The Glamorous History of the Champagne Mini
A brief history of the pocket-sized bubbly—plus, the best miniature sparkling wine bottles to buy today.
If a glass of champagne represents buttoned-up elegance, the easily-transportable champagne mini is the equivalent of letting down your hair (while still keeping things chic, of course). If the standard bottle is a gala, the mini is an after-party on the town.
Referring to those bottles that hold less than 750 mL, 'minis' can include larger Demis, which are half the size, and Piccolos, also called quarters or splits. The earliest mention of champagne minis can be found in archival documents belonging to Moët & Chandon, who’ve staked the claim for the first mini bottle: a split released in 1893 under the now-discontinued White Star label.
Over the last century, mini bottles have risen to cultural symbols in the luxury market—thanks to Moët’s longstanding association with the worlds of art and high fashion. “[Moët & Chandon] has been considered a drink to be seen drinking,” writes Matt Haig in his 2006 book Brand Royalty: How the World’s Top 100 Brands Thrive and Survive. “In the 1930s, ‘mini Moëts’ (a miniature version of the bottle) were an instant hit in Paris cafés among the fashion conscious and added new life to the brand.”
Many of today’s sommeliers and drinkers still vividly recall their first encounter with a mini bottle in the wild. “It was around the time George Michael’s “Freedom! ‘90” track made it to my dentist’s office—when models were being photographed drinking the mini bottles with straws while getting glam,” remembers James Beard Award-winning sommelier Belinda Chang. “I was wine director at Charlie Trotter’s in Chicago at the time and promptly ran out to the store, bought a box of Pommery POP, and loaded up in my friend’s SUV cup holders with the bottles. We cranked the tunes while sipping, all the while with eyes peeled for the po-po.”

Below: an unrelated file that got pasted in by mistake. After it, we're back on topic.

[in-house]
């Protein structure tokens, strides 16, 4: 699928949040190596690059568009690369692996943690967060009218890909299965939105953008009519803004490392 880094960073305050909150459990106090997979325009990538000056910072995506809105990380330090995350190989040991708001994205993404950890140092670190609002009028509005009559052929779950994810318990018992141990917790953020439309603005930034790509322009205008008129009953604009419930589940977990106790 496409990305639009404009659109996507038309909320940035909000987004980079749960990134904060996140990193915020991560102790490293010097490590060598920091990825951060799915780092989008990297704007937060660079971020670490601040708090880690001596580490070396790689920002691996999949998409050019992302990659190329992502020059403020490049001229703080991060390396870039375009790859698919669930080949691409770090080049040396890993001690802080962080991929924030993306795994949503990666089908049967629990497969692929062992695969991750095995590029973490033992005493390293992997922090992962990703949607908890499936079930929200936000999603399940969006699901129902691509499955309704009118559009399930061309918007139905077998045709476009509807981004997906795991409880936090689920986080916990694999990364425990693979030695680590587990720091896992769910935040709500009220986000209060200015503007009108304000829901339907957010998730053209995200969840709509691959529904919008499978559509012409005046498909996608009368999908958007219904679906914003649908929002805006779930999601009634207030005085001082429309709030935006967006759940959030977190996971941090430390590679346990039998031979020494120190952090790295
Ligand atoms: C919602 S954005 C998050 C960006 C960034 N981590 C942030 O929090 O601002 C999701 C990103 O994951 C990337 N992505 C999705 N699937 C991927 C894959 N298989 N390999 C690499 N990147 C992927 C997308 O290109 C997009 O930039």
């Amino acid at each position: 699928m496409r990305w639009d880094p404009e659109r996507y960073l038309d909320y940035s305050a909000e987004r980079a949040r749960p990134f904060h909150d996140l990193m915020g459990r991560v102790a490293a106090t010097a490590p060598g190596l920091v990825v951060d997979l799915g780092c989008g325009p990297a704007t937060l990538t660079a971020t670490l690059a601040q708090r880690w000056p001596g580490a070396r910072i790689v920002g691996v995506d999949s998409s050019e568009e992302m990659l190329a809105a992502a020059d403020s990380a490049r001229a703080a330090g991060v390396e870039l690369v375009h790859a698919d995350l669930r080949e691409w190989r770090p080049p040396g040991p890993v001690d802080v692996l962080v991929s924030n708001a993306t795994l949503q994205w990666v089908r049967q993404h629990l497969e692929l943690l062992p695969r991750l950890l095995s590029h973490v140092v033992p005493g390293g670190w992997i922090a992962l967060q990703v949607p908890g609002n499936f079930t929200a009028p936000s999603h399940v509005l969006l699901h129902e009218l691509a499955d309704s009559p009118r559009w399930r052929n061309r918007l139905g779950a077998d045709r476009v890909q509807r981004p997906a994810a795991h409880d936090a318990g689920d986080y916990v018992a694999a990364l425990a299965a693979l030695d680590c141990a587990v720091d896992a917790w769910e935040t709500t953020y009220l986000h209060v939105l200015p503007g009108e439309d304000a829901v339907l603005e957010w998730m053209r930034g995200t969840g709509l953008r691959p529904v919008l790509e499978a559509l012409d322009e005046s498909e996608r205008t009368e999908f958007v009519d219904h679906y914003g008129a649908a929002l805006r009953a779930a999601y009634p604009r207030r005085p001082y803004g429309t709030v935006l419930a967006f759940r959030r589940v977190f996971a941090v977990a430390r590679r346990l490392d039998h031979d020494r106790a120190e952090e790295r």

Sommelier Sarah Tracey, of The Lush Life and Villanelle in New York City, has a similar standout moment. “In the early 2000s, Jean-Paul Gaultier released a legendary partnership with Piper-Heidsieck, where the bottle was dressed in a red-patent leather,” Tracey recalls. “They had mini versions everyone called “baby PIpers” that came with straws for models at clubs and parties. Nowadays, you can’t swing a Chloe bag without running into a celebrity fashion-and-booze collaboration; at the time, it was revolutionary.”
Now commonplace at bachelorette parties and Fashion Week week parties alike, sparkling wine minis have come to represent the most treasured of celebratory occasions. Last year, Moët even debuted a champagne vending machine at the Golden Globes. (Wanting to outdo renowned gift-giver Kris Jenner, singer John Legend and his wife Chrissy Teigen famously ordered a machine of their own as a housewarming gift for the Kardashian matriarch).
Beyond Moët, standouts include Pommery’s beloved extra-dry POP and “One Four” by Nicolas Feuillatte. And plenty of non-champagne sparkling wines can be found in mini formats as well, from Anna Codorníu, a Spanish cava, to Mionnetto, an Italian prosecco. For consumers, this means a wide variety of options for home entertaining.